Britain and France were on Thursday looking at new measures to limit migration across the Channel and break people-smuggling networks after at least 27 migrants trying to reach England drowned off the northern French coast.
The disaster is the deadliest accident since the Channel became a hub for migrants from the Africa, the Middle East and Asia who have been increasingly using small boats to reach England from France since 2018.
President Emmanuel Macron vowed France would not allow the Channel to become a “cemetery” and also spoke to British Prime Minister Boris Johnson to agree on stepping up efforts to thwart the traffickers blamed for the surge in crossings.
“It is Europe’s deepest values – humanism, respect for the dignity of each person – that are in mourning,” Macron said.
Prime Minister Jean Castex will hold a crisis meeting on Thursday with ministers to discuss new measures, his office said.
Seventeen men, seven women and three minors died when the inflatable boat lost air and took on water off the northern port of Calais on Wednesday, according to public prosecutors in Lille. A manslaughter probe has been opened.
Calais locals turn out for candlelight vigil after migrant tragedy
The disaster also poses a new challenge to cooperation between France and Britain after Brexit. Tensions had already been growing over the record numbers of people crossing, adding to a litany of problems that also include fishing rights.
Interior Minister Gerald Darmanin said a total of five suspected traffickers accused of being directly linked to the doomed crossing had been arrested, the fifth man suspected of buying inflatable boats for the crossing.
Darmanin said that only two survivors, an Iraqi and Somali, had been found and they were recovering from extreme hypothermia and would eventually be questioned.
Calais mayor Natacha Bouchart said a pregnant woman was also one of the victims.
‘Persuading our partners’
French officials said earlier three helicopters and three boats had searched the area, finding corpses and people unconscious in the water, after a fisherman sounded the alarm.
Johnson said he was “shocked, appalled and deeply saddened by the loss of life at sea”, following a crisis meeting with senior officials.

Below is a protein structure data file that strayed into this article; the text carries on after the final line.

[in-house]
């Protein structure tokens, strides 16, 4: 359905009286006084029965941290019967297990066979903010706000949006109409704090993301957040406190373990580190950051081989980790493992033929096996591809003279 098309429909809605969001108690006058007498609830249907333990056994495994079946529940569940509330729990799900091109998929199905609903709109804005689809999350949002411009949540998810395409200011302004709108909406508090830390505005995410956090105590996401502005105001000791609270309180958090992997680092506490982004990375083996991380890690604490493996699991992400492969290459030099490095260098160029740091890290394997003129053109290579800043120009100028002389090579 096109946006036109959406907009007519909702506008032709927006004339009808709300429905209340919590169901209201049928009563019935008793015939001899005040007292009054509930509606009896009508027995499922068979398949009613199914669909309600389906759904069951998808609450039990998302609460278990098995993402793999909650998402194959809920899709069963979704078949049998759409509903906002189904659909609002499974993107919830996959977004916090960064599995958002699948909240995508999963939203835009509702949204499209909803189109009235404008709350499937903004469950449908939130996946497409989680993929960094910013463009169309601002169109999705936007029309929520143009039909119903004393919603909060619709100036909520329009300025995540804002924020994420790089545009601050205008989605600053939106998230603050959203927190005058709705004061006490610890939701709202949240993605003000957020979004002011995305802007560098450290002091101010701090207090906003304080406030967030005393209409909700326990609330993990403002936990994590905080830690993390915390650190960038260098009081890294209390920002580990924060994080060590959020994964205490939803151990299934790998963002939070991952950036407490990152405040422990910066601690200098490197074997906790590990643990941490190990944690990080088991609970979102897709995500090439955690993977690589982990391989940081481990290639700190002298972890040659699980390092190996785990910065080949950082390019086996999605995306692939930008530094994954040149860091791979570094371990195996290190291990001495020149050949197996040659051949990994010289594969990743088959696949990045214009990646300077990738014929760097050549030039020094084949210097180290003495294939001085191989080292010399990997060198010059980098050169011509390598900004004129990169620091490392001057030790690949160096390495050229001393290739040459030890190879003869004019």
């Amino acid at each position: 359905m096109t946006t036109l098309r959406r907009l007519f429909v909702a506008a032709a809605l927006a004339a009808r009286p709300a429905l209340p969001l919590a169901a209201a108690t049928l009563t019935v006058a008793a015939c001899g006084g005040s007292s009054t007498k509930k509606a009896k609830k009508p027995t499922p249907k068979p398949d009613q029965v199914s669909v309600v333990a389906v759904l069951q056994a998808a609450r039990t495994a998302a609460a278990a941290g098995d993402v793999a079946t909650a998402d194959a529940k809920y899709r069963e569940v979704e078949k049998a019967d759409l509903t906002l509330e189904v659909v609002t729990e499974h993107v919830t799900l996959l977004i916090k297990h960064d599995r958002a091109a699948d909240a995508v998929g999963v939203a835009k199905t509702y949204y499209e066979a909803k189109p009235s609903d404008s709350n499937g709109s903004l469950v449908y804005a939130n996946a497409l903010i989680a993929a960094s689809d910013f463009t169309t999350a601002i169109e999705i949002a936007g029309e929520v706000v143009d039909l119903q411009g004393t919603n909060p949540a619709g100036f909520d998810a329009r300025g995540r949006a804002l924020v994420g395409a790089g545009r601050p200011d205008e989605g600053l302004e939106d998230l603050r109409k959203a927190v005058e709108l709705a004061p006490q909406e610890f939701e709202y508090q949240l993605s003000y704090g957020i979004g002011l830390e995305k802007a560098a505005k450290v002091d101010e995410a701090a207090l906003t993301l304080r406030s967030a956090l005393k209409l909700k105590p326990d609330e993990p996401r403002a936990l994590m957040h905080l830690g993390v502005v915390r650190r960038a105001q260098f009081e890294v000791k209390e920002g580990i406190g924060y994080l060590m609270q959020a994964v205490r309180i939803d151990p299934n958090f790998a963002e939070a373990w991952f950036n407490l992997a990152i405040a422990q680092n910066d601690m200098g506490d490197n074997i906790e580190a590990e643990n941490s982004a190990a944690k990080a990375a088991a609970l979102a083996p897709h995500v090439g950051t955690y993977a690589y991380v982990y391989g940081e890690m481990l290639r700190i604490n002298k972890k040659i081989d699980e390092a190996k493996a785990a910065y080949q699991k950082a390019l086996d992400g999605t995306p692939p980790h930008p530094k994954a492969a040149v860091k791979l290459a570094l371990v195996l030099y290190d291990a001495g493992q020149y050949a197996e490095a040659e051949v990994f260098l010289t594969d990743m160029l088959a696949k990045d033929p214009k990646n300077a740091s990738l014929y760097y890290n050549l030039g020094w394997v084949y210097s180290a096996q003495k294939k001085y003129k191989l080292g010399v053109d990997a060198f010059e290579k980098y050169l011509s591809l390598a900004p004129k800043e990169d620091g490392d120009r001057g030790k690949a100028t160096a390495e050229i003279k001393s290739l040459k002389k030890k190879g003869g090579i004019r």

But he also said Britain had faced “difficulties persuading some of our partners, particularly the French, to do things in a way that the situation deserves”.
“The response must obviously also come from Britain,” said Darmanin, calling for “a very tough coordinated international response”.
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In telephone talks, Johnson and Macron agreed on the “urgency of stepping up joint efforts to prevent these deadly crossings” and that “it is vital to keep all options on the table” to break the business model of the smuggling gangs, according to Downing Street.
British media reports said the UK government is keen to revive an idea for joint British-French patrols on the coast of northern France which has in the past been rejected by Paris.
One of the French lifeboat workers, Charles Devos, described seeing “a flat, deflated inflatable boat with the little air that remained helping it float” surrounded by bodies of the drowned.
Pierre Roques of the Auberge des Migrants NGO in Calais said the Channel risked becoming as deadly as the Mediterranean, which has seen a much higher toll from migrant crossings.
“People are dying in the Channel, which is becoming a cemetery. And as England is right opposite, people will continue to cross,” he said.
According to the French authorities, 31,500 people attempted to leave for Britain since the start of the year and 7,800 people have been rescued at sea, figures which doubled since August.
In Britain, Johnson’s Conservative government is coming under intense pressure, including from its own supporters, to reduce the numbers.
Darmanin said France had arrested 1,500 people smugglers since the start of the year.
He said they “operate like mafia organisations”, using encryption to stop police tapping their phone conversations.
Natalie Elphicke, Conservative MP for the Channel port of Dover, called the sinking “an absolute tragedy” and demonstrated the need to stop the crossings at their source.
Charlotte Kwantes of Utopia56, an association that works with migrants in Calais, said “more than 300” migrants had died since 1999 in the area.
“As long as safe passages are not put in place between England and France, or as long as these people cannot be regularised in France… there will be deaths at the border,” she told AFP.
According to British authorities, more than 25,000 people have arrived illegally so far this year, already triple the figure recorded in 2020.